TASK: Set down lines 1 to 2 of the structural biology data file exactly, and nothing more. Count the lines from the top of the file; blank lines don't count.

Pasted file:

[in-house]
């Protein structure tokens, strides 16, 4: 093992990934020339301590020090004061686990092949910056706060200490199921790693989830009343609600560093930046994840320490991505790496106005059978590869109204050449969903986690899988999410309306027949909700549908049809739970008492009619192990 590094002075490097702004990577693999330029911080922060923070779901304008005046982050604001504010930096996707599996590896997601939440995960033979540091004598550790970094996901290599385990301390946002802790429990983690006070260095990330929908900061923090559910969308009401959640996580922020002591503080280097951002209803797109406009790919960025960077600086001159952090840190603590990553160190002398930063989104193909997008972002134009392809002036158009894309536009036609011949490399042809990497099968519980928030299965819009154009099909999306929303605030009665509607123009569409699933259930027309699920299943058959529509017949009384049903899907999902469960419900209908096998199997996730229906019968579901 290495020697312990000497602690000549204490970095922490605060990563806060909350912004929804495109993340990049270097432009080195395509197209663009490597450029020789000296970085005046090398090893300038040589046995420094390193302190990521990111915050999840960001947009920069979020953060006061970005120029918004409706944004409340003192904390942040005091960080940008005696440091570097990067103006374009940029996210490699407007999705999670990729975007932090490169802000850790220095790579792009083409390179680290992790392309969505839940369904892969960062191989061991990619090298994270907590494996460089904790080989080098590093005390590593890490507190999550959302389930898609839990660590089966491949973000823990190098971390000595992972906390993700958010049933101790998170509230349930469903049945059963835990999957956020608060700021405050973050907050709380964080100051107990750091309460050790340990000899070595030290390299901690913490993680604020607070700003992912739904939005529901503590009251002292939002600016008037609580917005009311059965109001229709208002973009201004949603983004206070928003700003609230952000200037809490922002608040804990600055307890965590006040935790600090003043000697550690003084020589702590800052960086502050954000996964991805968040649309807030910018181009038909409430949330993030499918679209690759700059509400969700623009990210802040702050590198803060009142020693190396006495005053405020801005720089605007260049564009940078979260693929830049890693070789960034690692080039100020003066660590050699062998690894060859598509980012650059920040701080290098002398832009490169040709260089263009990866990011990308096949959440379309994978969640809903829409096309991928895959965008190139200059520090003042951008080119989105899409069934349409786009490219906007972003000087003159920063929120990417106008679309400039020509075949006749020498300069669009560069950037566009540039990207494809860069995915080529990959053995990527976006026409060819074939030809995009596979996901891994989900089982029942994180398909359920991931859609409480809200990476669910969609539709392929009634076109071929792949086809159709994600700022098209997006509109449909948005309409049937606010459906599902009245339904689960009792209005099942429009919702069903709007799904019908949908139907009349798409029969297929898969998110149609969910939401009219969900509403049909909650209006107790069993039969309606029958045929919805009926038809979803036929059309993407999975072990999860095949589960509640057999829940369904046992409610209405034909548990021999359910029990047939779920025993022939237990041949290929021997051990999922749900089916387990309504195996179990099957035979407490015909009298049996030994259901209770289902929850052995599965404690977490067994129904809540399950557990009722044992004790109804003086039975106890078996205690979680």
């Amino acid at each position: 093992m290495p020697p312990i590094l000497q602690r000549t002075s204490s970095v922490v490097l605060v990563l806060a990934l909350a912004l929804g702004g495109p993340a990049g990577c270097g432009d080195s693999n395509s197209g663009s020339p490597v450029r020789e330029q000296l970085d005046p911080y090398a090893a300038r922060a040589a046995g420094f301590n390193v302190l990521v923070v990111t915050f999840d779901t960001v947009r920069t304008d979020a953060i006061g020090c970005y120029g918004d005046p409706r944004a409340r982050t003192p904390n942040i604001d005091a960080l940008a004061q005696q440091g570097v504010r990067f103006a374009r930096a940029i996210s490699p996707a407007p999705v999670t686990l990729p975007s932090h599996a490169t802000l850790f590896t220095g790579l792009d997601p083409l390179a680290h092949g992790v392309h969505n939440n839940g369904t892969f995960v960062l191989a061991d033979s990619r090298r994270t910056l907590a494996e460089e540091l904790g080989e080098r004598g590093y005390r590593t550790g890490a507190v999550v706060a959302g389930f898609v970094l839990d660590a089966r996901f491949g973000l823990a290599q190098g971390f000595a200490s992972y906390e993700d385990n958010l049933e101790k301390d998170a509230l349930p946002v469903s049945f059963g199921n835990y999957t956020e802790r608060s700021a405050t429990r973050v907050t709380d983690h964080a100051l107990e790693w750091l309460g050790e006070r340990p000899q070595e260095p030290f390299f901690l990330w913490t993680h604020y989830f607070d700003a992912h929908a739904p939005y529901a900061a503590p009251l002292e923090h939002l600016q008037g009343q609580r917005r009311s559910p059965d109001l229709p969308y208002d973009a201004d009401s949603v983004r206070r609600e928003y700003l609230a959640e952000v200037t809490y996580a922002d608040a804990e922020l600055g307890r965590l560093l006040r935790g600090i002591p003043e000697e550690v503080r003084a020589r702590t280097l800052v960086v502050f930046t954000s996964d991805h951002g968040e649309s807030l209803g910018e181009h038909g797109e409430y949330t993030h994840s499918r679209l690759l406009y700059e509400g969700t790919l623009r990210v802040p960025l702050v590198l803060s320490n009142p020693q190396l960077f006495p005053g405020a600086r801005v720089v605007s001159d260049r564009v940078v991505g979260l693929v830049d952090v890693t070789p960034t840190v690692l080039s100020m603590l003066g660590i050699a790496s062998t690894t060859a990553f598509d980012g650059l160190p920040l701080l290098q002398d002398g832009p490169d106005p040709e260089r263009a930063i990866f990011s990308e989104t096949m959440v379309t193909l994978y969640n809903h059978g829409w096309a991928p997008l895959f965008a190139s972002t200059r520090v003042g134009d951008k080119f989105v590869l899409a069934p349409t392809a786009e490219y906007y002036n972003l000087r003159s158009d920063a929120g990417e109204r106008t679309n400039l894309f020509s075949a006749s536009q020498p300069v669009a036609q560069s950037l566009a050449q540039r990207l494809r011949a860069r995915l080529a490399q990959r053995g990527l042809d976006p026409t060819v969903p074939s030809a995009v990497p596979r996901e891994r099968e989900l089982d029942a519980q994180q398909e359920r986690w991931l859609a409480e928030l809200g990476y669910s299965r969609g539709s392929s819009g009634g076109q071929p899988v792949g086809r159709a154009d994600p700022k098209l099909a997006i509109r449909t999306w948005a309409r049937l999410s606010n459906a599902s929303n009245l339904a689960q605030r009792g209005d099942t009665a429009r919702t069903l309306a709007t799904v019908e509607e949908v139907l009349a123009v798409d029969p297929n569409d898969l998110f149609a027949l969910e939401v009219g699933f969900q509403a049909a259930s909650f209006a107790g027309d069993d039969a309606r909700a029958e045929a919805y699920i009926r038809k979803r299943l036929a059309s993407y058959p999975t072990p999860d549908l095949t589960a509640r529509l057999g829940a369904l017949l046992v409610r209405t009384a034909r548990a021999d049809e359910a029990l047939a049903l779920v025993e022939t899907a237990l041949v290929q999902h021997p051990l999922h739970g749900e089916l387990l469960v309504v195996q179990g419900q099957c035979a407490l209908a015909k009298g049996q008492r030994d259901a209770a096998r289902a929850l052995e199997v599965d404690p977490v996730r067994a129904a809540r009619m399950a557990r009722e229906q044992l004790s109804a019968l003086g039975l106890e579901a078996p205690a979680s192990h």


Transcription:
[in-house]
């Protein structure tokens, strides 16, 4: 093992990934020339301590020090004061686990092949910056706060200490199921790693989830009343609600560093930046994840320490991505790496106005059978590869109204050449969903986690899988999410309306027949909700549908049809739970008492009619192990 590094002075490097702004990577693999330029911080922060923070779901304008005046982050604001504010930096996707599996590896997601939440995960033979540091004598550790970094996901290599385990301390946002802790429990983690006070260095990330929908900061923090559910969308009401959640996580922020002591503080280097951002209803797109406009790919960025960077600086001159952090840190603590990553160190002398930063989104193909997008972002134009392809002036158009894309536009036609011949490399042809990497099968519980928030299965819009154009099909999306929303605030009665509607123009569409699933259930027309699920299943058959529509017949009384049903899907999902469960419900209908096998199997996730229906019968579901 290495020697312990000497602690000549204490970095922490605060990563806060909350912004929804495109993340990049270097432009080195395509197209663009490597450029020789000296970085005046090398090893300038040589046995420094390193302190990521990111915050999840960001947009920069979020953060006061970005120029918004409706944004409340003192904390942040005091960080940008005696440091570097990067103006374009940029996210490699407007999705999670990729975007932090490169802000850790220095790579792009083409390179680290992790392309969505839940369904892969960062191989061991990619090298994270907590494996460089904790080989080098590093005390590593890490507190999550959302389930898609839990660590089966491949973000823990190098971390000595992972906390993700958010049933101790998170509230349930469903049945059963835990999957956020608060700021405050973050907050709380964080100051107990750091309460050790340990000899070595030290390299901690913490993680604020607070700003992912739904939005529901503590009251002292939002600016008037609580917005009311059965109001229709208002973009201004949603983004206070928003700003609230952000200037809490922002608040804990600055307890965590006040935790600090003043000697550690003084020589702590800052960086502050954000996964991805968040649309807030910018181009038909409430949330993030499918679209690759700059509400969700623009990210802040702050590198803060009142020693190396006495005053405020801005720089605007260049564009940078979260693929830049890693070789960034690692080039100020003066660590050699062998690894060859598509980012650059920040701080290098002398832009490169040709260089263009990866990011990308096949959440379309994978969640809903829409096309991928895959965008190139200059520090003042951008080119989105899409069934349409786009490219906007972003000087003159920063929120990417106008679309400039020509075949006749020498300069669009560069950037566009540039990207494809860069995915080529990959053995990527976006026409060819074939030809995009596979996901891994989900089982029942994180398909359920991931859609409480809200990476669910969609539709392929009634076109071929792949086809159709994600700022098209997006509109449909948005309409049937606010459906599902009245339904689960009792209005099942429009919702069903709007799904019908949908139907009349798409029969297929898969998110149609969910939401009219969900509403049909909650209006107790069993039969309606029958045929919805009926038809979803036929059309993407999975072990999860095949589960509640057999829940369904046992409610209405034909548990021999359910029990047939779920025993022939237990041949290929021997051990999922749900089916387990309504195996179990099957035979407490015909009298049996030994259901209770289902929850052995599965404690977490067994129904809540399950557990009722044992004790109804003086039975106890078996205690979680």